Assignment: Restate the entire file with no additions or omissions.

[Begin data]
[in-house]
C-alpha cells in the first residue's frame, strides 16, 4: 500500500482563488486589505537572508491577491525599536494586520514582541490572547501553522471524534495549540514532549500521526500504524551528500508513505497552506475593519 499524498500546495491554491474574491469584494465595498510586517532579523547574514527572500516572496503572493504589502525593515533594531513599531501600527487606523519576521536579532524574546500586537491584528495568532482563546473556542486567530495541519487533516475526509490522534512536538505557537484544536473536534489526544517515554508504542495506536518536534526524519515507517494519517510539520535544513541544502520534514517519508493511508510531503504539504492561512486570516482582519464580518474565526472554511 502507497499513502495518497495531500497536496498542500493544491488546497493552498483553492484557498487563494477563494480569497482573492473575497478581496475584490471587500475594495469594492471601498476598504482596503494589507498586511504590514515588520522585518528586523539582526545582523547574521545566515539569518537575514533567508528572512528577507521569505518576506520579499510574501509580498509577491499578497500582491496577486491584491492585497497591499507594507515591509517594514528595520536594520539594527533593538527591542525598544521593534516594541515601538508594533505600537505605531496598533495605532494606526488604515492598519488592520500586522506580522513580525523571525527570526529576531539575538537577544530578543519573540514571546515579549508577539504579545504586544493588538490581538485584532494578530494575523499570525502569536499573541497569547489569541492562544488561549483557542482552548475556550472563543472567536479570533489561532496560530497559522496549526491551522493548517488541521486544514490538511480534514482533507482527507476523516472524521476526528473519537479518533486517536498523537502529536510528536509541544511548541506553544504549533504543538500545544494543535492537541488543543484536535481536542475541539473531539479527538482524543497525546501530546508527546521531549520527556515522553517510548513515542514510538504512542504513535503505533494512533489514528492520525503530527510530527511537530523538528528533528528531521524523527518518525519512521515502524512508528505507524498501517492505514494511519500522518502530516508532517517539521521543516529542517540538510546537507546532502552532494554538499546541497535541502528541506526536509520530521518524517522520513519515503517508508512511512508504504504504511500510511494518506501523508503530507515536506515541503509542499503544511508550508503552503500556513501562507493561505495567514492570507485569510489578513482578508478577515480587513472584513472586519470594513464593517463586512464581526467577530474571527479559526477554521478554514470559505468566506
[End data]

[in-house]
C-alpha cells in the first residue's frame, strides 16, 4: 500500500482563488486589505537572508491577491525599536494586520514582541490572547501553522471524534495549540514532549500521526500504524551528500508513505497552506475593519 499524498500546495491554491474574491469584494465595498510586517532579523547574514527572500516572496503572493504589502525593515533594531513599531501600527487606523519576521536579532524574546500586537491584528495568532482563546473556542486567530495541519487533516475526509490522534512536538505557537484544536473536534489526544517515554508504542495506536518536534526524519515507517494519517510539520535544513541544502520534514517519508493511508510531503504539504492561512486570516482582519464580518474565526472554511 502507497499513502495518497495531500497536496498542500493544491488546497493552498483553492484557498487563494477563494480569497482573492473575497478581496475584490471587500475594495469594492471601498476598504482596503494589507498586511504590514515588520522585518528586523539582526545582523547574521545566515539569518537575514533567508528572512528577507521569505518576506520579499510574501509580498509577491499578497500582491496577486491584491492585497497591499507594507515591509517594514528595520536594520539594527533593538527591542525598544521593534516594541515601538508594533505600537505605531496598533495605532494606526488604515492598519488592520500586522506580522513580525523571525527570526529576531539575538537577544530578543519573540514571546515579549508577539504579545504586544493588538490581538485584532494578530494575523499570525502569536499573541497569547489569541492562544488561549483557542482552548475556550472563543472567536479570533489561532496560530497559522496549526491551522493548517488541521486544514490538511480534514482533507482527507476523516472524521476526528473519537479518533486517536498523537502529536510528536509541544511548541506553544504549533504543538500545544494543535492537541488543543484536535481536542475541539473531539479527538482524543497525546501530546508527546521531549520527556515522553517510548513515542514510538504512542504513535503505533494512533489514528492520525503530527510530527511537530523538528528533528528531521524523527518518525519512521515502524512508528505507524498501517492505514494511519500522518502530516508532517517539521521543516529542517540538510546537507546532502552532494554538499546541497535541502528541506526536509520530521518524517522520513519515503517508508512511512508504504504504511500510511494518506501523508503530507515536506515541503509542499503544511508550508503552503500556513501562507493561505495567514492570507485569510489578513482578508478577515480587513472584513472586519470594513464593517463586512464581526467577530474571527479559526477554521478554514470559505468566506